U.S. Still Several Years Away From Standing Up Space Force

Force needs capacity to conduct combat operations equivalent to other services in space

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The Trump administration's recently called for the creation of a "Space Force" by 2020, but the independent military service dedicated to war fighting in space is likely several years away, according to retired Air Force Lt. Gen. David Deptula of the Mitchell Institute.

The Pentagon unveiled plans last week to establish several key components of the new Space Force, including a new combatant command for space, a new joint agency for satellite purchases, and a new warfighting community that incorporates space operators from across the services—none of which needs approval from Congress. The creation of a sixth military branch, however, first requires legislative action.

In a speech at the Pentagon on Thursday, Vice President Mike Pence pledged the administration would establish a Space Force by the end of the decade, calling for "American dominance" in space against adversaries such as Russia and China.

"Just as we’ve done in ages past, the United States of America, under [President Trump's] leadership, will meet the emerging threats on this new battlefield with American ingenuity and strength to defend our nation, protect our people, and carry the cause of liberty and peace into the next great American frontier," Pence said. "The time has come to establish the United States Space Force."

Defense Secretary Jim Mattis expressed his support for the plan on Sunday.

"We’re in favor of war-fighting capability organized along the lines of what the president laid out," Mattis told reporters.

Mattis, who opposed a move by Congress last year to set up a separate space service, said his hesitance was not with the space corps itself, but with the lack of consensus among Pentagon officials about what problems needed to be addressed.

"I was not against setting up a Space Force," he said. "What I was against is rushing to do that before we define those problems."

The Pentagon is set to submit a legislative proposal for a Space Force early next year.

"Standing up a combatant command is appropriate, but the conditions have not been met yet to stand up a separate force," Deptula told the Washington Free Beacon. "If you want to set up an armed service, you have to have an organization that has the capacity to conduct combat operations equivalent to the other services in space and from space and we don't have that yet."

Deptula said the administration is also missing a "demonstrated, unique, actionable theory" regarding space power and space warfare, which is necessary for strategic coherence.

Citing the separation of the Air Force from the Army in 1947, Deptula said the military demonstrated conclusively that air power could achieve strategic results independent of ground forces. Unlike in World War II, the military has yet to test space capabilities to the extent that lawmakers would be convinced of establishing an independent military branch.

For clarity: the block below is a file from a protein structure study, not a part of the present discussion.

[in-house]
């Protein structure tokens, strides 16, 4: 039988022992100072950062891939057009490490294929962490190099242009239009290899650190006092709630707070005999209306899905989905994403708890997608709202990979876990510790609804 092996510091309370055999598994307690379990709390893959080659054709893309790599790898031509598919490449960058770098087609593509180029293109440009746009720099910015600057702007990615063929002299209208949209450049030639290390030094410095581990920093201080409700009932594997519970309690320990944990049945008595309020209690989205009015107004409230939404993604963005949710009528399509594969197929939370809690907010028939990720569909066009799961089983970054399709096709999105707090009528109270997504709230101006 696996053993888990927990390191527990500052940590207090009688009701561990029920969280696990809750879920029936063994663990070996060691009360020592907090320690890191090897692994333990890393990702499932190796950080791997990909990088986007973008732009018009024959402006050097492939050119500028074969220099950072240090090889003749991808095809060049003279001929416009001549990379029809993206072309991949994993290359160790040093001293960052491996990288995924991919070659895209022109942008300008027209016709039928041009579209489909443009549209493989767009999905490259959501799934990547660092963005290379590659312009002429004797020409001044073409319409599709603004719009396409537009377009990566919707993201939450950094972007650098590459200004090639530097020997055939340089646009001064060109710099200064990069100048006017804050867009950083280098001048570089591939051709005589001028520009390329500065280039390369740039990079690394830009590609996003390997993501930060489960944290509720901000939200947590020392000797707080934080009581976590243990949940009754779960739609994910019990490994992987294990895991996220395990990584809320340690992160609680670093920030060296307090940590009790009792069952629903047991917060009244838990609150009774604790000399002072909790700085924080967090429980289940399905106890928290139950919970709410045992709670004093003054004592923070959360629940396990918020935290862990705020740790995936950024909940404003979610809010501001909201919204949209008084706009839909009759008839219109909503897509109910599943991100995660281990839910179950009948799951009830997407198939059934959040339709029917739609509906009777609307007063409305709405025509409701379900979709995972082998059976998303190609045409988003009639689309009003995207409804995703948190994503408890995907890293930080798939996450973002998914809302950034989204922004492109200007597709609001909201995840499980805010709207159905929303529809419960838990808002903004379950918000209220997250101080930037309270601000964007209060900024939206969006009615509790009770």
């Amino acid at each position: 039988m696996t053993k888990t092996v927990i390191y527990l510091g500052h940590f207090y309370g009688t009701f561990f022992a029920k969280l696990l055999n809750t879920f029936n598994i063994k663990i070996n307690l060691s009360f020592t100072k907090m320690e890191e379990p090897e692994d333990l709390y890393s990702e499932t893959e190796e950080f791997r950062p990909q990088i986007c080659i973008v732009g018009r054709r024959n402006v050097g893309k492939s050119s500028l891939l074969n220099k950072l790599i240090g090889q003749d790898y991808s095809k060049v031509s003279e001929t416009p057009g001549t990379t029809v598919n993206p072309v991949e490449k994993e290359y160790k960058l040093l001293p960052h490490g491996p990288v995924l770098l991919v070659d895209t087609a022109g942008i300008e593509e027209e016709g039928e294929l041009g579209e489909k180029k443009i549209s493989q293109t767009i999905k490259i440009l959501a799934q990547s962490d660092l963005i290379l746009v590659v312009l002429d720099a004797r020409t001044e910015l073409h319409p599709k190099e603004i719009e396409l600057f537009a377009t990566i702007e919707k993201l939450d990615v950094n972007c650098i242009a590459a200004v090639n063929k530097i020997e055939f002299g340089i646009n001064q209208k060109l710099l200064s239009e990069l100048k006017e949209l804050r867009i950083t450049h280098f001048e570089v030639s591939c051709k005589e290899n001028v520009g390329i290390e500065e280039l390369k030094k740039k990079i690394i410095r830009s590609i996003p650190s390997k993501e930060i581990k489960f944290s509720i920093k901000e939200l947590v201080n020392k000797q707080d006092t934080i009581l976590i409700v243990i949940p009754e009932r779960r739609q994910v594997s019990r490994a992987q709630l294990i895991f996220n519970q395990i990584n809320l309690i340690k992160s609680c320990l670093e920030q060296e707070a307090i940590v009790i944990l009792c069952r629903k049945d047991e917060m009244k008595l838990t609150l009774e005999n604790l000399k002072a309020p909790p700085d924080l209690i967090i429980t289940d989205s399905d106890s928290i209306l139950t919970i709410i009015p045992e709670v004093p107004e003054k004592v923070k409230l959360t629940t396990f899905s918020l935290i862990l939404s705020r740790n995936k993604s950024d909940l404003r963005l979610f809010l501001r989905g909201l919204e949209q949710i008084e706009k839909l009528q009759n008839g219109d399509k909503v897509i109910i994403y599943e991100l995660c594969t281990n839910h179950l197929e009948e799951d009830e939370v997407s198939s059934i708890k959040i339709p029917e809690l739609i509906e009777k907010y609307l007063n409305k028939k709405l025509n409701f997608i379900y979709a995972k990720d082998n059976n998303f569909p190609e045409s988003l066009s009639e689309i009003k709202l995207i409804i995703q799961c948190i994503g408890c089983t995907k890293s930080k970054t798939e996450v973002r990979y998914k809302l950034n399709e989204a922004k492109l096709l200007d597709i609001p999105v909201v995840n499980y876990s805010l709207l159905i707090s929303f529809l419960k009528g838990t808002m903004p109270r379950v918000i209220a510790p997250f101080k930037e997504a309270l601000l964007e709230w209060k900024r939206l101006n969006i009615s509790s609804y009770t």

"Can we currently achieve destruction of an adversary ICBM launch in its boost phase from space? No," Deptula said. "When we can do that, then it's time to start discussing standing up a new service."

"That's another key issue here—a lot of people in Congress and the administration don't understand the difference between a combatant command and a service. Services don't fight—they organize, train, and equip components, which are then assigned to the combatant command, which assembles those components to execute the operations."

In arguing for the creation of a Space Force, administration officials have pointed to Russian and Chinese advancements in developing anti-satellite missiles and hypersonic weapons capable of jamming or downing U.S. capabilities. Deptula said the segregation of space operations from the Air Force too soon would only thin resources and create unnecessary bureaucracy.

"If the issue is there's a concern there's not enough resources being applied to deterrence, defense, and potential offensive capabilities to be able to operate in space, you're not going to solve that by setting up a separate service," he said. "The issue here is what's in the best interest of the nation's defense and if we want to increase the resource allocation to space operations, Congress can do that."

Natalie Johnson

Natalie Johnson   Email Natalie | Full Bio | RSS
Natalie Johnson is a staff writer at the Washington Free Beacon. Prior to joining the Free Beacon, she was a news reporter at the Daily Signal. Johnson’s work has been featured in outlets such as Newsweek, Fox News and Drudge Report. She graduated from James Madison University in 2015 with a B.A. in political science and journalism. She can be reached at johnson@freebeacon.com. Her twitter handle is @nataliejohnsonn.

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